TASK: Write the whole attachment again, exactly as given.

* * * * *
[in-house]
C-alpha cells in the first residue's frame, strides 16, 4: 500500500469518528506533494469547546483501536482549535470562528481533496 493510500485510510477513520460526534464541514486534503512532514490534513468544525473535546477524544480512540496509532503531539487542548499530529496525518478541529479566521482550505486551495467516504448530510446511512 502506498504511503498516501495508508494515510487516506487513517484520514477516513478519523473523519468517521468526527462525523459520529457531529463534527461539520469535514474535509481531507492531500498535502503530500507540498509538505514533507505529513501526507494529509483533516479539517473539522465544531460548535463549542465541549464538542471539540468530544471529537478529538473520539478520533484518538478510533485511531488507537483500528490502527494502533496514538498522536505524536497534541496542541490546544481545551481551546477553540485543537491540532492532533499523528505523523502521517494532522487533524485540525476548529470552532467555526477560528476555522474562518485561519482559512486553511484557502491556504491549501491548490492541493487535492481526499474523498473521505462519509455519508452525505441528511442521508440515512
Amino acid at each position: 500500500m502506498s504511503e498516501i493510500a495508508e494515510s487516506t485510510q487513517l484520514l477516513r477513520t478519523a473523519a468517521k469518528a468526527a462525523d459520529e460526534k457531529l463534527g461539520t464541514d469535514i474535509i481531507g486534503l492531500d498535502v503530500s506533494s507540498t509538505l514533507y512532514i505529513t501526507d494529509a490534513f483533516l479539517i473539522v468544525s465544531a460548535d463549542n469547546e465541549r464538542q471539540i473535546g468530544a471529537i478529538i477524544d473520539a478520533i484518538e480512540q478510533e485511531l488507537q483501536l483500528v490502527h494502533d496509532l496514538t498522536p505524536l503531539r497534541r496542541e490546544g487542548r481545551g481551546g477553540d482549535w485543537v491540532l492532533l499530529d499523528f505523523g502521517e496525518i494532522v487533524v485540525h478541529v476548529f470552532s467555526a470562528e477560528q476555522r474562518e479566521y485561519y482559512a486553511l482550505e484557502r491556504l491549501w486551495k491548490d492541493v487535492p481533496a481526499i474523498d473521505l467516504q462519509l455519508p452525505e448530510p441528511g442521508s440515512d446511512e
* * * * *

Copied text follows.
[in-house]
C-alpha cells in the first residue's frame, strides 16, 4: 500500500469518528506533494469547546483501536482549535470562528481533496 493510500485510510477513520460526534464541514486534503512532514490534513468544525473535546477524544480512540496509532503531539487542548499530529496525518478541529479566521482550505486551495467516504448530510446511512 502506498504511503498516501495508508494515510487516506487513517484520514477516513478519523473523519468517521468526527462525523459520529457531529463534527461539520469535514474535509481531507492531500498535502503530500507540498509538505514533507505529513501526507494529509483533516479539517473539522465544531460548535463549542465541549464538542471539540468530544471529537478529538473520539478520533484518538478510533485511531488507537483500528490502527494502533496514538498522536505524536497534541496542541490546544481545551481551546477553540485543537491540532492532533499523528505523523502521517494532522487533524485540525476548529470552532467555526477560528476555522474562518485561519482559512486553511484557502491556504491549501491548490492541493487535492481526499474523498473521505462519509455519508452525505441528511442521508440515512
Amino acid at each position: 500500500m502506498s504511503e498516501i493510500a495508508e494515510s487516506t485510510q487513517l484520514l477516513r477513520t478519523a473523519a468517521k469518528a468526527a462525523d459520529e460526534k457531529l463534527g461539520t464541514d469535514i474535509i481531507g486534503l492531500d498535502v503530500s506533494s507540498t509538505l514533507y512532514i505529513t501526507d494529509a490534513f483533516l479539517i473539522v468544525s465544531a460548535d463549542n469547546e465541549r464538542q471539540i473535546g468530544a471529537i478529538i477524544d473520539a478520533i484518538e480512540q478510533e485511531l488507537q483501536l483500528v490502527h494502533d496509532l496514538t498522536p505524536l503531539r497534541r496542541e490546544g487542548r481545551g481551546g477553540d482549535w485543537v491540532l492532533l499530529d499523528f505523523g502521517e496525518i494532522v487533524v485540525h478541529v476548529f470552532s467555526a470562528e477560528q476555522r474562518e479566521y485561519y482559512a486553511l482550505e484557502r491556504l491549501w486551495k491548490d492541493v487535492p481533496a481526499i474523498d473521505l467516504q462519509l455519508p452525505e448530510p441528511g442521508s440515512d446511512e